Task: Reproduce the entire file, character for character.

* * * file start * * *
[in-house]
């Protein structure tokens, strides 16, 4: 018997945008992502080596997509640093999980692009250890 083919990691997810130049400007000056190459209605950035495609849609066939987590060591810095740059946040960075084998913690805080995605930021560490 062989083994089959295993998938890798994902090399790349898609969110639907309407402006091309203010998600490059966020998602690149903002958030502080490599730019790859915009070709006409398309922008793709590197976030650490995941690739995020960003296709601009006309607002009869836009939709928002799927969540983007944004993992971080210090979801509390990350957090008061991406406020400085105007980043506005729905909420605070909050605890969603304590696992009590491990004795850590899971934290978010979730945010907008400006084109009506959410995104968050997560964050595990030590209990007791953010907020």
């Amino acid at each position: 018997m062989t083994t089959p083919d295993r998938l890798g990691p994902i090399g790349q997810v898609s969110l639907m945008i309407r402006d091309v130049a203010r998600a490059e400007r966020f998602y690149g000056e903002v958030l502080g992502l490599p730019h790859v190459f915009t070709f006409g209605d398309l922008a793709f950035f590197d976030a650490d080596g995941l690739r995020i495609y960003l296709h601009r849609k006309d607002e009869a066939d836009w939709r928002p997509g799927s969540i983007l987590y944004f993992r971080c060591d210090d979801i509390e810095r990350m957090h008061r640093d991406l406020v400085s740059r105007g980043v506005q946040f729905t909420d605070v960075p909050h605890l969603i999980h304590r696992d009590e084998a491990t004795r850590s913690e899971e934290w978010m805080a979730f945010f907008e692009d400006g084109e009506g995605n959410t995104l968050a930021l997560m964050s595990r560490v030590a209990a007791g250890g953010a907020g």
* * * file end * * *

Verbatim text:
[in-house]
């Protein structure tokens, strides 16, 4: 018997945008992502080596997509640093999980692009250890 083919990691997810130049400007000056190459209605950035495609849609066939987590060591810095740059946040960075084998913690805080995605930021560490 062989083994089959295993998938890798994902090399790349898609969110639907309407402006091309203010998600490059966020998602690149903002958030502080490599730019790859915009070709006409398309922008793709590197976030650490995941690739995020960003296709601009006309607002009869836009939709928002799927969540983007944004993992971080210090979801509390990350957090008061991406406020400085105007980043506005729905909420605070909050605890969603304590696992009590491990004795850590899971934290978010979730945010907008400006084109009506959410995104968050997560964050595990030590209990007791953010907020």
């Amino acid at each position: 018997m062989t083994t089959p083919d295993r998938l890798g990691p994902i090399g790349q997810v898609s969110l639907m945008i309407r402006d091309v130049a203010r998600a490059e400007r966020f998602y690149g000056e903002v958030l502080g992502l490599p730019h790859v190459f915009t070709f006409g209605d398309l922008a793709f950035f590197d976030a650490d080596g995941l690739r995020i495609y960003l296709h601009r849609k006309d607002e009869a066939d836009w939709r928002p997509g799927s969540i983007l987590y944004f993992r971080c060591d210090d979801i509390e810095r990350m957090h008061r640093d991406l406020v400085s740059r105007g980043v506005q946040f729905t909420d605070v960075p909050h605890l969603i999980h304590r696992d009590e084998a491990t004795r850590s913690e899971e934290w978010m805080a979730f945010f907008e692009d400006g084109e009506g995605n959410t995104l968050a930021l997560m964050s595990r560490v030590a209990a007791g250890g953010a907020g």